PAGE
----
Politics and Soccer in the Middle East

By | September 19th, 2016 | No Comments

 

The Football Scholars Forum opened its 2016-17 season on September 19 with a discussion of James Dorsey’s long-awaited new book, The Turbulent World of Middle East Soccer.

A journalist and Senior Fellow at the S. Rajaratnam School of International Studies at Singapore’s Nanyang Technological University, Dorsey’s blog “(has) become a reference point for those seeking the latest information as well as looking at the broader picture” on Middle East soccer and politics, according to FSF member Alon Raab, who teaches at the University of California Irvine.

Twenty participants spread out across North and South America, Africa, Europe, and, naturally, the Middle East engaged in a lively online discussion with the author. Dorsey began by describing the origin of the project and a disclaimer that he is neither a player or fan of the game. The book, he stated, is about politics, not soccer. But he immediately qualified this quasi-heretical statement (among fútbologists, at least) by stressing that sports and politics are always linked, though at different levels of intensity depending on the place and time.

Dorsey emphasized the importance of young Egyptian ultras in the overthrow of Mubarak and of stadiums as spaces of mobilization, dissent, and censorship. A particularly interesting thread of the forum was the focus on social media as scholarly sources–“cyber-ethnography”–and also as an invaluable space for public discourse.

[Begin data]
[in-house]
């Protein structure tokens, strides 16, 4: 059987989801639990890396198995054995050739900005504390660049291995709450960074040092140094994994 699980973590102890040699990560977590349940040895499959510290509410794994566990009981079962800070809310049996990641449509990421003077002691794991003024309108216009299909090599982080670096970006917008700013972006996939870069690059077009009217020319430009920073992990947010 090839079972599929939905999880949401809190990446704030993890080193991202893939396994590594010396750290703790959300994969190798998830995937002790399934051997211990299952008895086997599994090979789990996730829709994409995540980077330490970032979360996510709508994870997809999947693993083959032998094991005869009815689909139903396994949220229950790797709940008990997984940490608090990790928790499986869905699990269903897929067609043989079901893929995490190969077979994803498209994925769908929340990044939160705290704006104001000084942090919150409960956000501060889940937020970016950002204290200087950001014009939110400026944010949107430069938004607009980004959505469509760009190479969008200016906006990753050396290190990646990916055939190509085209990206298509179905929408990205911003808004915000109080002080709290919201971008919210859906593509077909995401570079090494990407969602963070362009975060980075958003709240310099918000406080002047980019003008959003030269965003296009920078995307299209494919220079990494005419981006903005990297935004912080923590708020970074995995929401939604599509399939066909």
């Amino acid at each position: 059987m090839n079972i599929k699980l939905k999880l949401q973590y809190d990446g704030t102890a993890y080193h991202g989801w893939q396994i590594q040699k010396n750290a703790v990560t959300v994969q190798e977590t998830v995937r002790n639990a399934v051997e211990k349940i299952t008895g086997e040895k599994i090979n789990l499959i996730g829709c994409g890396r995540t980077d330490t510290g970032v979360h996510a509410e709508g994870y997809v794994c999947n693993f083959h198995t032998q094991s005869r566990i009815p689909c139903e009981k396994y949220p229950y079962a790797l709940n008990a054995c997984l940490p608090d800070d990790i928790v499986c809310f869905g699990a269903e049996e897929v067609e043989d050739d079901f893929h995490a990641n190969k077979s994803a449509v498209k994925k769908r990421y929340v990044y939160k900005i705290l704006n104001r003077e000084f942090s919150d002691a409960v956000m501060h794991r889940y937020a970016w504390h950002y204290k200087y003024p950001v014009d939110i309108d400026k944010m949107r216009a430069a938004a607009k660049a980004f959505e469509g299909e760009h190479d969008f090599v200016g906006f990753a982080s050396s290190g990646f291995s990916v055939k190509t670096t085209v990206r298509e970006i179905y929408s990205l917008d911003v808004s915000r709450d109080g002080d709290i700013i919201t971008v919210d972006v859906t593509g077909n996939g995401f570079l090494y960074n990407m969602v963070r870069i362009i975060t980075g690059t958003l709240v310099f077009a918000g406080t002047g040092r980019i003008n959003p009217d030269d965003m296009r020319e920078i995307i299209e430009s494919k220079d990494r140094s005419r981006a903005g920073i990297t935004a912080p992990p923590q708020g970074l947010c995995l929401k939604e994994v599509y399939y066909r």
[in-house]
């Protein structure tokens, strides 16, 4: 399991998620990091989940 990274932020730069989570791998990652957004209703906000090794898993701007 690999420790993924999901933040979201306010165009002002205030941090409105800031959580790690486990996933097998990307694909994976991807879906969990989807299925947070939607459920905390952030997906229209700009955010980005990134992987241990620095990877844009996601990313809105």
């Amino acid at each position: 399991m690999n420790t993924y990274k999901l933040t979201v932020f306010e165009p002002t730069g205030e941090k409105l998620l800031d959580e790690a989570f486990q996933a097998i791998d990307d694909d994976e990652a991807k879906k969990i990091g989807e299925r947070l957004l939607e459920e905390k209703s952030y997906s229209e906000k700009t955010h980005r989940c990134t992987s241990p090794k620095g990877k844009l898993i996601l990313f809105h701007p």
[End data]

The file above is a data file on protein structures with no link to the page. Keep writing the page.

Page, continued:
Prompted by new questions, Dorsey shared his thoughts on gender issues; the limited influence of “Muscular Islam” in its diverse interpretations (from conservative to liberal) on the region’s football culture; racial and ethnic discrimination; and how the failed July 15 coup in Turkey means soccer fans have been caught in the wider web of repression carried out by the Erdogan regime.

Despite the grim status quo for people and football in war-ravaged Syria, Dorsey closed on an optimistic note, arguing that we are at the beginning of a long process of potentially positive change in the Middle East. Time will tell, but what is certain is that the game will continue to serve “as an arena where struggles for political control, protest and resistance, self-respect and gender rights are played out.”

Click here for an audio recording of the session.

For information about the next Football Scholars Forum on October 27, please visit footballscholars.org.

Filed under: Fútbology

How We Speak Sports

By | April 18th, 2016 | No Comments

eepa_11477Image: Eliot Elisofon Photographic Archives, National Museum of African Art, Washington, D.C.

Cross-posted from The Allrounder

[First published on November 13, 2014]

We don’t just watch sports – we speak and hear sports. To find out how language shapes our lives as fans, we asked some of our writers to tell us about the ways that people talk sports in English and their native languages. Kay Schiller hails from Munich, fellow historian Gemma Mcdonald grew up in Rome, media scholar Markus Stauff lives in the Netherlands, and sociologist Pablo Alabarces teaches at the University of Buenos Aires. Together, they offer a Rosetta Stone of sports talk.

You’ve all lived for a time in English-speaking countries. Did anything in particular strike you – say, the first times you went to a stadium or watched a match on television – about the ways that native speakers of English talk about their sports?